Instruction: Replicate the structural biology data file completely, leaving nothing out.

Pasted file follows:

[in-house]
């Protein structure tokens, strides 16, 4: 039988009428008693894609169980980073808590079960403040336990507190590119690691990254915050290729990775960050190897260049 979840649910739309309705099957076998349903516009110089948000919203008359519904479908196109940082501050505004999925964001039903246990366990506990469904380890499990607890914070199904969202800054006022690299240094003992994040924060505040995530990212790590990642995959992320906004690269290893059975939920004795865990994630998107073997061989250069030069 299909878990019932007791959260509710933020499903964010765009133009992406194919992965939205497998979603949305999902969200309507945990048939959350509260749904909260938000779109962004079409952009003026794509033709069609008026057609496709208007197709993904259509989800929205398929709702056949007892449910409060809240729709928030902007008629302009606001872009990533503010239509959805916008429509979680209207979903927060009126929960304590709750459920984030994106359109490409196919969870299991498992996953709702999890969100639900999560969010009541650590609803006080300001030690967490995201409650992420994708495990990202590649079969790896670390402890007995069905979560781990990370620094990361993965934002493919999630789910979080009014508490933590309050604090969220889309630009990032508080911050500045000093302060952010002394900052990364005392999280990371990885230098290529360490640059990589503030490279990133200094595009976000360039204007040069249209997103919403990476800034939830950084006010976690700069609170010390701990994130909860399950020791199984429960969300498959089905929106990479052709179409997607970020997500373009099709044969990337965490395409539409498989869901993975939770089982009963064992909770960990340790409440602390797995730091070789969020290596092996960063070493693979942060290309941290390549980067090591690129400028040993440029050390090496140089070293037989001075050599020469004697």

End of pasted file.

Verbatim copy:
[in-house]
């Protein structure tokens, strides 16, 4: 039988009428008693894609169980980073808590079960403040336990507190590119690691990254915050290729990775960050190897260049 979840649910739309309705099957076998349903516009110089948000919203008359519904479908196109940082501050505004999925964001039903246990366990506990469904380890499990607890914070199904969202800054006022690299240094003992994040924060505040995530990212790590990642995959992320906004690269290893059975939920004795865990994630998107073997061989250069030069 299909878990019932007791959260509710933020499903964010765009133009992406194919992965939205497998979603949305999902969200309507945990048939959350509260749904909260938000779109962004079409952009003026794509033709069609008026057609496709208007197709993904259509989800929205398929709702056949007892449910409060809240729709928030902007008629302009606001872009990533503010239509959805916008429509979680209207979903927060009126929960304590709750459920984030994106359109490409196919969870299991498992996953709702999890969100639900999560969010009541650590609803006080300001030690967490995201409650992420994708495990990202590649079969790896670390402890007995069905979560781990990370620094990361993965934002493919999630789910979080009014508490933590309050604090969220889309630009990032508080911050500045000093302060952010002394900052990364005392999280990371990885230098290529360490640059990589503030490279990133200094595009976000360039204007040069249209997103919403990476800034939830950084006010976690700069609170010390701990994130909860399950020791199984429960969300498959089905929106990479052709179409997607970020997500373009099709044969990337965490395409539409498989869901993975939770089982009963064992909770960990340790409440602390797995730091070789969020290596092996960063070493693979942060290309941290390549980067090591690129400028040993440029050390090496140089070293037989001075050599020469004697």